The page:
Ultimately, the consensus position among left-wing Democrats was that securing permitting reforms beneficial to green-energy projects was not worth the cost of giving Manchin his pipeline. From the standpoint of decarbonization, however, I don’t think that calculation pencils out.
Manchin’s bill was flawed. Future permitting-reform bills will probably be worse.
As noted above, lowering regulatory barriers to green infrastructure is a precondition for meeting America’s decarbonization goals. Manchin’s bill would have made real, if modest, progress on that front. Although it leaves many state and local obstacles to renewable development in place, the legislation’s reforms for transmission lines would reduce U.S. carbon pollution by substantially,” according to the power-sector consulting firm Grid Strategies. Its changes to the NEPA, meanwhile, would have expedited the approval of renewable-energy projects, especially if Congress subsequently increased the resources available to such agencies in light of new mandates.
Whether it was worthwhile to take these gains in exchange for the bill’s fossil-fuel provisions depended on two questions: Is Congress likely to pass a more progressive permitting-reform bill in the near future? And is slowing fossil-fuel development more important for the climate than expediting green-energy deployment?
The answer to the first question was almost certainly no.
When Congress blocked Manchin’s bill in September, it was still theoretically possible that Democrats would hold the House in the midterm elections while expanding their Senate majority. In that scenario, progressives could imagine securing a permitting-reform bill more heavily weighted in favor of green energy.
But that didn’t happen. Come next year, the Republican Party will control the House. And Democrats’ hopes for retaking full federal control in 2024 are slim. That year, 23 of the 33 senators up for reelection are Democrats. And eight of those Democratic incumbents represent states that are more Republican than the U.S. as a whole — including three states that twice voted for Donald Trump by a landslide. Thus it’s very likely that this Congress represented the high point of progressive leverage over federal legislation for the next four years. Given the nature of the climate problem, waiting until 2028 to pass permitting reform is not a viable option.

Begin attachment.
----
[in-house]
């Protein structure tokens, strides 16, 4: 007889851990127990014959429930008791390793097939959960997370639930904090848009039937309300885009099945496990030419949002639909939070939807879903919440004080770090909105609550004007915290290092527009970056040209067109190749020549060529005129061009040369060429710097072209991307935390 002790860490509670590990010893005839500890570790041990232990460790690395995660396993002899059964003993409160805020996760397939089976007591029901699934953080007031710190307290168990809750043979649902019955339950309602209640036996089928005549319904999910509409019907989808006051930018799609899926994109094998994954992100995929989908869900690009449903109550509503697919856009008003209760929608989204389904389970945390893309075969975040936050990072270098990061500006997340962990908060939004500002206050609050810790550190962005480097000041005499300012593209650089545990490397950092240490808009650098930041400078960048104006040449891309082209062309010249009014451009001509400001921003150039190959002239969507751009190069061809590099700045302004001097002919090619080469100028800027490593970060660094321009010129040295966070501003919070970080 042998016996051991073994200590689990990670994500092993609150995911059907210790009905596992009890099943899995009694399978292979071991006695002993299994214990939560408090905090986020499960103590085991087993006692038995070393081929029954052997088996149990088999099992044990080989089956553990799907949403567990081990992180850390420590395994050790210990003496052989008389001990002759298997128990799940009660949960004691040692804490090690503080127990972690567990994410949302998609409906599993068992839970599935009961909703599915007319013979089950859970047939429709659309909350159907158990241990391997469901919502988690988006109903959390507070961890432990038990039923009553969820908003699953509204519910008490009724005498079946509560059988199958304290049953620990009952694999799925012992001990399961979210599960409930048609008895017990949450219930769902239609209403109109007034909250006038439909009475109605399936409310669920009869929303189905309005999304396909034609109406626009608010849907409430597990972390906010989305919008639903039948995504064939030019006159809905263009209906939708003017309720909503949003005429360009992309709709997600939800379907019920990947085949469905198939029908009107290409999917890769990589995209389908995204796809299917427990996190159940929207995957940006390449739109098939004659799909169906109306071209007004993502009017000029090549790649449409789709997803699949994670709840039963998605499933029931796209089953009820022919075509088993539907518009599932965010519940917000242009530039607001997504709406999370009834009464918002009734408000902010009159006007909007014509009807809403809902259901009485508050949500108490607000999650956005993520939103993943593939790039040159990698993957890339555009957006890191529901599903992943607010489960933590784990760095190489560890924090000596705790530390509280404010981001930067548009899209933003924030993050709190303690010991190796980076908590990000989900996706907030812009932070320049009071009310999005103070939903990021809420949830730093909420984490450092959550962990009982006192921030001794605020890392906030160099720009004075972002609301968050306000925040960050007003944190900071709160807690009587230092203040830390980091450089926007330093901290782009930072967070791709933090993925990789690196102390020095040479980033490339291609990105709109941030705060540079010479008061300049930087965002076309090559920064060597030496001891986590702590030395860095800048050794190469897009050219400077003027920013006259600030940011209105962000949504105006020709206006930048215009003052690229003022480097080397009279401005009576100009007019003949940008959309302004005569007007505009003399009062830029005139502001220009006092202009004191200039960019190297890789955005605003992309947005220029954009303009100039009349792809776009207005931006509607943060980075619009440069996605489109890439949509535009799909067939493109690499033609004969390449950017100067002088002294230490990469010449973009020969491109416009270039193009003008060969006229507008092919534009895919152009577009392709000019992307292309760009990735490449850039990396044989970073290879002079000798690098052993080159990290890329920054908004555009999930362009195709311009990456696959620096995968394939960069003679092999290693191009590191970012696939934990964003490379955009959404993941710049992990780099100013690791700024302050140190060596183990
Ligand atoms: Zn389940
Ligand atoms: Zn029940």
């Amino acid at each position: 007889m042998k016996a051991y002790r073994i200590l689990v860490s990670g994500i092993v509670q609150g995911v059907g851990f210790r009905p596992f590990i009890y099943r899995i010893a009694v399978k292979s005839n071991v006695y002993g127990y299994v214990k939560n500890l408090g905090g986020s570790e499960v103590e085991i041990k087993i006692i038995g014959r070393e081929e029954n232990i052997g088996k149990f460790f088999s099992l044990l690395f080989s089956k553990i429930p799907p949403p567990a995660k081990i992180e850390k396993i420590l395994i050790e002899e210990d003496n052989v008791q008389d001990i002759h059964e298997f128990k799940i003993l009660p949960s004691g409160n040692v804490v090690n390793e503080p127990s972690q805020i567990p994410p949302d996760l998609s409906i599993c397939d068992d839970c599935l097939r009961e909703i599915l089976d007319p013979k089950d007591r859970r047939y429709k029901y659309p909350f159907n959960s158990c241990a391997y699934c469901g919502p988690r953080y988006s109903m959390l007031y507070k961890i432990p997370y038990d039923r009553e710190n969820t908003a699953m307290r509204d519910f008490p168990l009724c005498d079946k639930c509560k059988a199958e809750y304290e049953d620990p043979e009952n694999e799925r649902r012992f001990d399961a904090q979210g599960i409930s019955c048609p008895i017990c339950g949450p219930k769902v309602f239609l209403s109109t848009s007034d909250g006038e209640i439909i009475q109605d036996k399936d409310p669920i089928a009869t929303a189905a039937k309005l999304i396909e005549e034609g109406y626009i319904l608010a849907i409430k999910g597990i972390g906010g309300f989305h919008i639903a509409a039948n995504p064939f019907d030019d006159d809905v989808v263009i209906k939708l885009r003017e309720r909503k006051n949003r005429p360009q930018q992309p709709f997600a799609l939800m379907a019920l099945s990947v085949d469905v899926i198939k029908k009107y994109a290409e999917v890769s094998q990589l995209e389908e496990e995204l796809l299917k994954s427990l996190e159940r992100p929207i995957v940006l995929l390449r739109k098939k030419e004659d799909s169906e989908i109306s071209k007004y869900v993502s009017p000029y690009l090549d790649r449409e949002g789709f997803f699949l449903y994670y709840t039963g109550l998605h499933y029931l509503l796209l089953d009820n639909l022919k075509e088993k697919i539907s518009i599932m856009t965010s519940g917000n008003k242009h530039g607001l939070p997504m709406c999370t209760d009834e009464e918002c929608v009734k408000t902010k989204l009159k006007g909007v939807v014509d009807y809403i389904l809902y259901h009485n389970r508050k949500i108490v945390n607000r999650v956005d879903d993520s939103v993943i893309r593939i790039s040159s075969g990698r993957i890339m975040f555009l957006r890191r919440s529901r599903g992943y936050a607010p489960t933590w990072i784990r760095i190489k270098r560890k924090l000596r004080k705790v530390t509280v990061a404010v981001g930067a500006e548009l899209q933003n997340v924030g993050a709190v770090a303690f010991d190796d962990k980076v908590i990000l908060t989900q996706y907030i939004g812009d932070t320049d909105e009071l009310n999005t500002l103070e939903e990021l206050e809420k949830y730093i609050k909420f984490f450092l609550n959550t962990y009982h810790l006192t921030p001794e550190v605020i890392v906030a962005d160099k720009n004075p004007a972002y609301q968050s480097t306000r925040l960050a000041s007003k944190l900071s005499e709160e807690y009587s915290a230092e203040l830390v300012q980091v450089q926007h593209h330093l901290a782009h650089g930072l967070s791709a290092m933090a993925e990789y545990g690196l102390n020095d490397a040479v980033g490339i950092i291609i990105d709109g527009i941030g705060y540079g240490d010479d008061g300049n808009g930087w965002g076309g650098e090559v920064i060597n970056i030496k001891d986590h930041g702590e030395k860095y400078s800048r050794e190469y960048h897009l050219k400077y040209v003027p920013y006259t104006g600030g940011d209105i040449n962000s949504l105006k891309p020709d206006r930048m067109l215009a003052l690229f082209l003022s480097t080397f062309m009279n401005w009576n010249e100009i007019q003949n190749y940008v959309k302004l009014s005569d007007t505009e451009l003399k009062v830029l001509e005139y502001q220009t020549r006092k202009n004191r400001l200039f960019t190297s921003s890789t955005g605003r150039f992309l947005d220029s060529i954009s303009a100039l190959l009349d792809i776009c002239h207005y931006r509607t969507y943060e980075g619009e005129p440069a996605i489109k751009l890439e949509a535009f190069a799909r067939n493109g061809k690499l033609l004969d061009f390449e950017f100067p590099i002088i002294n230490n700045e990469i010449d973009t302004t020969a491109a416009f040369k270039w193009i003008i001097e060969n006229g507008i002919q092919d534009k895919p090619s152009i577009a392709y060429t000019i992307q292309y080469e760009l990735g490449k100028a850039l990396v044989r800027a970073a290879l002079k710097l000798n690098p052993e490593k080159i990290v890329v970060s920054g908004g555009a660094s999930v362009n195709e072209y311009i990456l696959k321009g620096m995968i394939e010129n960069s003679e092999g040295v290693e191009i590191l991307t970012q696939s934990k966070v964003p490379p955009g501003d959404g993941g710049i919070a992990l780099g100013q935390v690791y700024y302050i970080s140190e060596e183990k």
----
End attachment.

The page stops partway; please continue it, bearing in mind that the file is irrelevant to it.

For their part, Republicans have been quite clear about the kinds of permitting reforms they’re willing to entertain. Explaining his opposition to Manchin’s bill this week, GOP senator John Barrasso said, “We have a much better opportunity in the next Congress with Republicans in the majority to do true permitting reform that allows for the development of all forms of energy.” E&E News reports that House Republicans are “eager to find partners in the Senate to overhaul permitting on both sides of the aisle when they assume control of the chamber next year.”
It now looks like Manchin’s permitting proposal would have failed irrespective of progressives’ opposition. But the bill did have the support of “at least a handful of GOP senators,” according to E&E. Had Democrats managed to get the bill through the House, it is possible that the various interest groups that stand to benefit from Manchin’s reform might have nudged a critical mass of Republicans behind it.
Regardless, progressives did not know that the bill was doomed when they came out in opposition to it. Their dissent was no symbolic gesture. They believed that the bill might pass with their support. And they chose to withhold that support.